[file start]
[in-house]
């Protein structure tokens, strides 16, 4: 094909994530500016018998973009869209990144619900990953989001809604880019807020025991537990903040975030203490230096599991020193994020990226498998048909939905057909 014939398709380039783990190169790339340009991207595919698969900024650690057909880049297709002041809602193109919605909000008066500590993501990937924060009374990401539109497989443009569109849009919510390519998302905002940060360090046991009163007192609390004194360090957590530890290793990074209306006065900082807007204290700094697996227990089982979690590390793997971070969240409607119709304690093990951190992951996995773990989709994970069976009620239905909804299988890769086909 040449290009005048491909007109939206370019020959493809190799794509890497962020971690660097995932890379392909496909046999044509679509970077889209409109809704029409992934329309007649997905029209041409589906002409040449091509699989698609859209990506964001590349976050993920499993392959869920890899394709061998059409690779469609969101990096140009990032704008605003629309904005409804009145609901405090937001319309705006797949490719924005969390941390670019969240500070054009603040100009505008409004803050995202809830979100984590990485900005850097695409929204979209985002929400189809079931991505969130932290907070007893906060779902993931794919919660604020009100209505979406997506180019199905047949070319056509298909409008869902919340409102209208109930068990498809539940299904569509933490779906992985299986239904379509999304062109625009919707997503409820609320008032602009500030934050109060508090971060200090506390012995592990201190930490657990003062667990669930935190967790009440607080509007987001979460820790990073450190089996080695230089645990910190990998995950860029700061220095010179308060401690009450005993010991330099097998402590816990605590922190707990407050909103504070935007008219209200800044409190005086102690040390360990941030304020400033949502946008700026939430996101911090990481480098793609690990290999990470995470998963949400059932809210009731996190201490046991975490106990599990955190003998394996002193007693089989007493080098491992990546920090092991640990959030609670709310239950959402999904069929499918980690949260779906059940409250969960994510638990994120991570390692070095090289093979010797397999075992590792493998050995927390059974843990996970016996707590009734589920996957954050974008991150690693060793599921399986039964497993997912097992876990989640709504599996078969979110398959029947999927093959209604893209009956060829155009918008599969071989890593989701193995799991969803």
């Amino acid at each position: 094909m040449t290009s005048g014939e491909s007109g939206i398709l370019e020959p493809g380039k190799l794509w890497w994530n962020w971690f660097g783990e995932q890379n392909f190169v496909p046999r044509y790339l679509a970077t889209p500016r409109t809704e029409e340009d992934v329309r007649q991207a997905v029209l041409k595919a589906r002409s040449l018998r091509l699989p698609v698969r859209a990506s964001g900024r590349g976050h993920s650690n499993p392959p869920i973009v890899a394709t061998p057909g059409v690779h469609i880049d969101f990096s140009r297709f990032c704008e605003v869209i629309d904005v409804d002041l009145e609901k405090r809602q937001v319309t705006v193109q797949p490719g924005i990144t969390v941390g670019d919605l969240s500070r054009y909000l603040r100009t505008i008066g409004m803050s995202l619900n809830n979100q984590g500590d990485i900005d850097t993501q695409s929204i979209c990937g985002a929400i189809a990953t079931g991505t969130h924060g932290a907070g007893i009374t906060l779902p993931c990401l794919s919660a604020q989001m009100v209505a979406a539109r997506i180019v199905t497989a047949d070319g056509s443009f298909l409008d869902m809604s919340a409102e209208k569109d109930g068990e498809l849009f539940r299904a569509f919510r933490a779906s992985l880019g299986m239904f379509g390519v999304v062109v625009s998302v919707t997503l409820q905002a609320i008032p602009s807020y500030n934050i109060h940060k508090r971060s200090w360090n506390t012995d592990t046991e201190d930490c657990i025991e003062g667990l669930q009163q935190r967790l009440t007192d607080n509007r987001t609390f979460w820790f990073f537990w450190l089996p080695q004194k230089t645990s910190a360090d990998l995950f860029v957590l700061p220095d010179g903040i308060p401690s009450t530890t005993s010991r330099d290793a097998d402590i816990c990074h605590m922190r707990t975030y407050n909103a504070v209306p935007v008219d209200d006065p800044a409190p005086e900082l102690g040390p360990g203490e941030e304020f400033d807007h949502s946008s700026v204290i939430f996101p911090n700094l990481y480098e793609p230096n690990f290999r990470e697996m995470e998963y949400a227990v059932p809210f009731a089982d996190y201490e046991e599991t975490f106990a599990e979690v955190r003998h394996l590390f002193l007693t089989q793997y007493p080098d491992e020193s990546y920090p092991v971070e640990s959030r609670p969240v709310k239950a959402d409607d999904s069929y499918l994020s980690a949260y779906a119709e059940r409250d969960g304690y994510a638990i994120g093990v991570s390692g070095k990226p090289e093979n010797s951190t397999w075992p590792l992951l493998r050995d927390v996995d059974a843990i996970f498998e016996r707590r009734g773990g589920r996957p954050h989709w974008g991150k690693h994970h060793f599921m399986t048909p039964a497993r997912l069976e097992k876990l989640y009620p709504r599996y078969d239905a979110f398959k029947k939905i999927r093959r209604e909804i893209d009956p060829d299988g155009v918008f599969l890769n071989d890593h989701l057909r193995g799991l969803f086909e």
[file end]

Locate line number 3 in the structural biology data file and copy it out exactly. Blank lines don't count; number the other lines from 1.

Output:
């Amino acid at each position: 094909m040449t290009s005048g014939e491909s007109g939206i398709l370019e020959p493809g380039k190799l794509w890497w994530n962020w971690f660097g783990e995932q890379n392909f190169v496909p046999r044509y790339l679509a970077t889209p500016r409109t809704e029409e340009d992934v329309r007649q991207a997905v029209l041409k595919a589906r002409s040449l018998r091509l699989p698609v698969r859209a990506s964001g900024r590349g976050h993920s650690n499993p392959p869920i973009v890899a394709t061998p057909g059409v690779h469609i880049d969101f990096s140009r297709f990032c704008e605003v869209i629309d904005v409804d002041l009145e609901k405090r809602q937001v319309t705006v193109q797949p490719g924005i990144t969390v941390g670019d919605l969240s500070r054009y909000l603040r100009t505008i008066g409004m803050s995202l619900n809830n979100q984590g500590d990485i900005d850097t993501q695409s929204i979209c990937g985002a929400i189809a990953t079931g991505t969130h924060g932290a907070g007893i009374t906060l779902p993931c990401l794919s919660a604020q989001m009100v209505a979406a539109r997506i180019v199905t497989a047949d070319g056509s443009f298909l409008d869902m809604s919340a409102e209208k569109d109930g068990e498809l849009f539940r299904a569509f919510r933490a779906s992985l880019g299986m239904f379509g390519v999304v062109v625009s998302v919707t997503l409820q905002a609320i008032p602009s807020y500030n934050i109060h940060k508090r971060s200090w360090n506390t012995d592990t046991e201190d930490c657990i025991e003062g667990l669930q009163q935190r967790l009440t007192d607080n509007r987001t609390f979460w820790f990073f537990w450190l089996p080695q004194k230089t645990s910190a360090d990998l995950f860029v957590l700061p220095d010179g903040i308060p401690s009450t530890t005993s010991r330099d290793a097998d402590i816990c990074h605590m922190r707990t975030y407050n909103a504070v209306p935007v008219d209200d006065p800044a409190p005086e900082l102690g040390p360990g203490e941030e304020f400033d807007h949502s946008s700026v204290i939430f996101p911090n700094l990481y480098e793609p230096n690990f290999r990470e697996m995470e998963y949400a227990v059932p809210f009731a089982d996190y201490e046991e599991t975490f106990a599990e979690v955190r003998h394996l590390f002193l007693t089989q793997y007493p080098d491992e020193s990546y920090p092991v971070e640990s959030r609670p969240v709310k239950a959402d409607d999904s069929y499918l994020s980690a949260y779906a119709e059940r409250d969960g304690y994510a638990i994120g093990v991570s390692g070095k990226p090289e093979n010797s951190t397999w075992p590792l992951l493998r050995d927390v996995d059974a843990i996970f498998e016996r707590r009734g773990g589920r996957p954050h989709w974008g991150k690693h994970h060793f599921m399986t048909p039964a497993r997912l069976e097992k876990l989640y009620p709504r599996y078969d239905a979110f398959k029947k939905i999927r093959r209604e909804i893209d009956p060829d299988g155009v918008f599969l890769n071989d890593h989701l057909r193995g799991l969803f086909e």